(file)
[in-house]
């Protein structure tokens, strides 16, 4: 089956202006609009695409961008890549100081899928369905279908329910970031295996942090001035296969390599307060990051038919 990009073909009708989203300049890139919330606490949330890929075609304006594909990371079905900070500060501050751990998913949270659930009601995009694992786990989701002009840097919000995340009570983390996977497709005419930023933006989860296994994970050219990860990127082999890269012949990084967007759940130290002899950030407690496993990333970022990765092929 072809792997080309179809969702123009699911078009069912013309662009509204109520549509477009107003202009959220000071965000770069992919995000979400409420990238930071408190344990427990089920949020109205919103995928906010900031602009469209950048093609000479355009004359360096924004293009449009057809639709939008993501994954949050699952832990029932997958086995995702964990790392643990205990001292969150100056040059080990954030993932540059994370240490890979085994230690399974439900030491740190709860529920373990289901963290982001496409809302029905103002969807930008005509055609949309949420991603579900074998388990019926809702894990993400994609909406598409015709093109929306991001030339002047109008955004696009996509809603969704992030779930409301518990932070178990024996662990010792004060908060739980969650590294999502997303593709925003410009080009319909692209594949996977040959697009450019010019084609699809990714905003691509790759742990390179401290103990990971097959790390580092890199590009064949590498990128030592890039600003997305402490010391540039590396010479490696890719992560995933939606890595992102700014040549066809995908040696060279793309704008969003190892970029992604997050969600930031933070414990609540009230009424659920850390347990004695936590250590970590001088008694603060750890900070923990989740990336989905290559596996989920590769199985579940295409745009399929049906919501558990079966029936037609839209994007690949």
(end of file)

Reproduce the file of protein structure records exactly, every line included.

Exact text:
[in-house]
């Protein structure tokens, strides 16, 4: 089956202006609009695409961008890549100081899928369905279908329910970031295996942090001035296969390599307060990051038919 990009073909009708989203300049890139919330606490949330890929075609304006594909990371079905900070500060501050751990998913949270659930009601995009694992786990989701002009840097919000995340009570983390996977497709005419930023933006989860296994994970050219990860990127082999890269012949990084967007759940130290002899950030407690496993990333970022990765092929 072809792997080309179809969702123009699911078009069912013309662009509204109520549509477009107003202009959220000071965000770069992919995000979400409420990238930071408190344990427990089920949020109205919103995928906010900031602009469209950048093609000479355009004359360096924004293009449009057809639709939008993501994954949050699952832990029932997958086995995702964990790392643990205990001292969150100056040059080990954030993932540059994370240490890979085994230690399974439900030491740190709860529920373990289901963290982001496409809302029905103002969807930008005509055609949309949420991603579900074998388990019926809702894990993400994609909406598409015709093109929306991001030339002047109008955004696009996509809603969704992030779930409301518990932070178990024996662990010792004060908060739980969650590294999502997303593709925003410009080009319909692209594949996977040959697009450019010019084609699809990714905003691509790759742990390179401290103990990971097959790390580092890199590009064949590498990128030592890039600003997305402490010391540039590396010479490696890719992560995933939606890595992102700014040549066809995908040696060279793309704008969003190892970029992604997050969600930031933070414990609540009230009424659920850390347990004695936590250590970590001088008694603060750890900070923990989740990336989905290559596996989920590769199985579940295409745009399929049906919501558990079966029936037609839209994007690949």